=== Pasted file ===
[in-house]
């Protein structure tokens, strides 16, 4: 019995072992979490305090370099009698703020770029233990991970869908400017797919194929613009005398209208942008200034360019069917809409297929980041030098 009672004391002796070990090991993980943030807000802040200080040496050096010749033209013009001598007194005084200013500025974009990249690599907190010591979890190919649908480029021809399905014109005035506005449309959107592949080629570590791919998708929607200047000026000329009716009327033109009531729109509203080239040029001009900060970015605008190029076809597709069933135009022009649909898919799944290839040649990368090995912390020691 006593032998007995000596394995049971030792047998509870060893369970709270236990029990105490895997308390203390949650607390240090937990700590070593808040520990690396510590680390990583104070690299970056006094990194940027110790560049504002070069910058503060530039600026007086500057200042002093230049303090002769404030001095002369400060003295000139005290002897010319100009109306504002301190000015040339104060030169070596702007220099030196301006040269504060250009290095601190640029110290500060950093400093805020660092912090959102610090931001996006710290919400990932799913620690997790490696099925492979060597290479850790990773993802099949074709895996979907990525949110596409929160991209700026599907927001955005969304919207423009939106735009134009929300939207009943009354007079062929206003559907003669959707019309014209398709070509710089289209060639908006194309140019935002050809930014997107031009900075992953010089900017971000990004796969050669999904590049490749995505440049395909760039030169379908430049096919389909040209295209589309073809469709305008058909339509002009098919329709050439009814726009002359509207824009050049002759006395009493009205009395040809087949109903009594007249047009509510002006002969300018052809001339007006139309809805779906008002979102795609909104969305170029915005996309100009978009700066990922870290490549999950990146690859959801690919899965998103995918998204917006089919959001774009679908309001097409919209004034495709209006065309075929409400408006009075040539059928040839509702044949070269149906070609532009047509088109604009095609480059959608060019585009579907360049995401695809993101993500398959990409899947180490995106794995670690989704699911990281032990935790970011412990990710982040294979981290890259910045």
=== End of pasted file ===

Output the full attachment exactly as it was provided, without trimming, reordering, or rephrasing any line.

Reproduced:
[in-house]
């Protein structure tokens, strides 16, 4: 019995072992979490305090370099009698703020770029233990991970869908400017797919194929613009005398209208942008200034360019069917809409297929980041030098 009672004391002796070990090991993980943030807000802040200080040496050096010749033209013009001598007194005084200013500025974009990249690599907190010591979890190919649908480029021809399905014109005035506005449309959107592949080629570590791919998708929607200047000026000329009716009327033109009531729109509203080239040029001009900060970015605008190029076809597709069933135009022009649909898919799944290839040649990368090995912390020691 006593032998007995000596394995049971030792047998509870060893369970709270236990029990105490895997308390203390949650607390240090937990700590070593808040520990690396510590680390990583104070690299970056006094990194940027110790560049504002070069910058503060530039600026007086500057200042002093230049303090002769404030001095002369400060003295000139005290002897010319100009109306504002301190000015040339104060030169070596702007220099030196301006040269504060250009290095601190640029110290500060950093400093805020660092912090959102610090931001996006710290919400990932799913620690997790490696099925492979060597290479850790990773993802099949074709895996979907990525949110596409929160991209700026599907927001955005969304919207423009939106735009134009929300939207009943009354007079062929206003559907003669959707019309014209398709070509710089289209060639908006194309140019935002050809930014997107031009900075992953010089900017971000990004796969050669999904590049490749995505440049395909760039030169379908430049096919389909040209295209589309073809469709305008058909339509002009098919329709050439009814726009002359509207824009050049002759006395009493009205009395040809087949109903009594007249047009509510002006002969300018052809001339007006139309809805779906008002979102795609909104969305170029915005996309100009978009700066990922870290490549999950990146690859959801690919899965998103995918998204917006089919959001774009679908309001097409919209004034495709209006065309075929409400408006009075040539059928040839509702044949070269149906070609532009047509088109604009095609480059959608060019585009579907360049995401695809993101993500398959990409899947180490995106794995670690989704699911990281032990935790970011412990990710982040294979981290890259910045």